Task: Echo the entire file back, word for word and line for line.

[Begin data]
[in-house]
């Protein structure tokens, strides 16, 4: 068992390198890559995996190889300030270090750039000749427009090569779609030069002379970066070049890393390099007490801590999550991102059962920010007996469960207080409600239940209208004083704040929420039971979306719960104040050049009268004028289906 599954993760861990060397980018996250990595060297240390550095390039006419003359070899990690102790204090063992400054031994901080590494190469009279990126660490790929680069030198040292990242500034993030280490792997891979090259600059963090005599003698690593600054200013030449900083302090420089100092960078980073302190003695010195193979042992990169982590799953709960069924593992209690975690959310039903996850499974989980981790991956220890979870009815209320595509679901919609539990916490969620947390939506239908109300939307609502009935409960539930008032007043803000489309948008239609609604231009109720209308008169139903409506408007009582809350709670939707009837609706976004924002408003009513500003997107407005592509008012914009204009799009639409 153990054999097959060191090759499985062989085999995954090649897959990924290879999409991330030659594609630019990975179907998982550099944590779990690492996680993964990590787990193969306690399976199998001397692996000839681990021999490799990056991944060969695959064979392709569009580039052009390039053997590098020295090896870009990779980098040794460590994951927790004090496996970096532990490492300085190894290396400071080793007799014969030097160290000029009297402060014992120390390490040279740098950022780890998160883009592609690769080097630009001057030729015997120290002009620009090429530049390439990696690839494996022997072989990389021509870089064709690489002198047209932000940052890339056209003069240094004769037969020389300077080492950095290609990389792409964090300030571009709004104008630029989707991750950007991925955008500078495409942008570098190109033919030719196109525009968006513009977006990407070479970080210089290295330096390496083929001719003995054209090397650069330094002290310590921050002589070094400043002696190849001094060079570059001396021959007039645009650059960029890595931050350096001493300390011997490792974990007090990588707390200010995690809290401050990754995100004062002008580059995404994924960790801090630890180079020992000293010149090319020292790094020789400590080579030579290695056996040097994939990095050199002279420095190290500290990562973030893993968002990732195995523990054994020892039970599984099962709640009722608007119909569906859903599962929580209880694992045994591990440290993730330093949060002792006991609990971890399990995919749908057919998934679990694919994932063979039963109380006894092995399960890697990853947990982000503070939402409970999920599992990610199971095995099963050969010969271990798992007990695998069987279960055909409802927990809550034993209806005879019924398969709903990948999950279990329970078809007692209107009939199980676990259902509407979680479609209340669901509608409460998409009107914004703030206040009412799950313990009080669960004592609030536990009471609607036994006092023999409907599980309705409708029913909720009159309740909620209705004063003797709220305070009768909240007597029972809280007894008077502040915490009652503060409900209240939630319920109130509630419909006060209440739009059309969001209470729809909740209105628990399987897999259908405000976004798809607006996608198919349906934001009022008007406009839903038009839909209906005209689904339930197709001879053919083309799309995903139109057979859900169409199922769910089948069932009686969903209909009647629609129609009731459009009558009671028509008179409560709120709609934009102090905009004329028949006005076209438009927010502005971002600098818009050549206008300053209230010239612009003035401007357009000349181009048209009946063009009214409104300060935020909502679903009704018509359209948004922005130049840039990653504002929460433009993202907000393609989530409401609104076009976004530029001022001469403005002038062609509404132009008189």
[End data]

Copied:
[in-house]
């Protein structure tokens, strides 16, 4: 068992390198890559995996190889300030270090750039000749427009090569779609030069002379970066070049890393390099007490801590999550991102059962920010007996469960207080409600239940209208004083704040929420039971979306719960104040050049009268004028289906 599954993760861990060397980018996250990595060297240390550095390039006419003359070899990690102790204090063992400054031994901080590494190469009279990126660490790929680069030198040292990242500034993030280490792997891979090259600059963090005599003698690593600054200013030449900083302090420089100092960078980073302190003695010195193979042992990169982590799953709960069924593992209690975690959310039903996850499974989980981790991956220890979870009815209320595509679901919609539990916490969620947390939506239908109300939307609502009935409960539930008032007043803000489309948008239609609604231009109720209308008169139903409506408007009582809350709670939707009837609706976004924002408003009513500003997107407005592509008012914009204009799009639409 153990054999097959060191090759499985062989085999995954090649897959990924290879999409991330030659594609630019990975179907998982550099944590779990690492996680993964990590787990193969306690399976199998001397692996000839681990021999490799990056991944060969695959064979392709569009580039052009390039053997590098020295090896870009990779980098040794460590994951927790004090496996970096532990490492300085190894290396400071080793007799014969030097160290000029009297402060014992120390390490040279740098950022780890998160883009592609690769080097630009001057030729015997120290002009620009090429530049390439990696690839494996022997072989990389021509870089064709690489002198047209932000940052890339056209003069240094004769037969020389300077080492950095290609990389792409964090300030571009709004104008630029989707991750950007991925955008500078495409942008570098190109033919030719196109525009968006513009977006990407070479970080210089290295330096390496083929001719003995054209090397650069330094002290310590921050002589070094400043002696190849001094060079570059001396021959007039645009650059960029890595931050350096001493300390011997490792974990007090990588707390200010995690809290401050990754995100004062002008580059995404994924960790801090630890180079020992000293010149090319020292790094020789400590080579030579290695056996040097994939990095050199002279420095190290500290990562973030893993968002990732195995523990054994020892039970599984099962709640009722608007119909569906859903599962929580209880694992045994591990440290993730330093949060002792006991609990971890399990995919749908057919998934679990694919994932063979039963109380006894092995399960890697990853947990982000503070939402409970999920599992990610199971095995099963050969010969271990798992007990695998069987279960055909409802927990809550034993209806005879019924398969709903990948999950279990329970078809007692209107009939199980676990259902509407979680479609209340669901509608409460998409009107914004703030206040009412799950313990009080669960004592609030536990009471609607036994006092023999409907599980309705409708029913909720009159309740909620209705004063003797709220305070009768909240007597029972809280007894008077502040915490009652503060409900209240939630319920109130509630419909006060209440739009059309969001209470729809909740209105628990399987897999259908405000976004798809607006996608198919349906934001009022008007406009839903038009839909209906005209689904339930197709001879053919083309799309995903139109057979859900169409199922769910089948069932009686969903209909009647629609129609009731459009009558009671028509008179409560709120709609934009102090905009004329028949006005076209438009927010502005971002600098818009050549206008300053209230010239612009003035401007357009000349181009048209009946063009009214409104300060935020909502679903009704018509359209948004922005130049840039990653504002929460433009993202907000393609989530409401609104076009976004530029001022001469403005002038062609509404132009008189």